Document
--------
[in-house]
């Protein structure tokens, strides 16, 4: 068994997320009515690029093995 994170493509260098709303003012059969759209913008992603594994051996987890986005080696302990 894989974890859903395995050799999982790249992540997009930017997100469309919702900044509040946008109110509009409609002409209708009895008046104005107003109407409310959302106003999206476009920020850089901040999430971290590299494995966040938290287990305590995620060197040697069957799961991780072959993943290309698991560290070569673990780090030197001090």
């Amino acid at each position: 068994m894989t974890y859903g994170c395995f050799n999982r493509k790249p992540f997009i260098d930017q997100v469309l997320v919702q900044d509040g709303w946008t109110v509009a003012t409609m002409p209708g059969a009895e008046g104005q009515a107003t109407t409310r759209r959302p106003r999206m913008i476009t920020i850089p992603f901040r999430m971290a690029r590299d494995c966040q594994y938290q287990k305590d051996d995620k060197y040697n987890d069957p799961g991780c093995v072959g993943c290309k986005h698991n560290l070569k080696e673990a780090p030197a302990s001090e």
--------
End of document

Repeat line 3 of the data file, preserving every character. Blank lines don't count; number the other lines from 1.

């Amino acid at each position: 068994m894989t974890y859903g994170c395995f050799n999982r493509k790249p992540f997009i260098d930017q997100v469309l997320v919702q900044d509040g709303w946008t109110v509009a003012t409609m002409p209708g059969a009895e008046g104005q009515a107003t109407t409310r759209r959302p106003r999206m913008i476009t920020i850089p992603f901040r999430m971290a690029r590299d494995c966040q594994y938290q287990k305590d051996d995620k060197y040697n987890d069957p799961g991780c093995v072959g993943c290309k986005h698991n560290l070569k080696e673990a780090p030197a302990s001090e």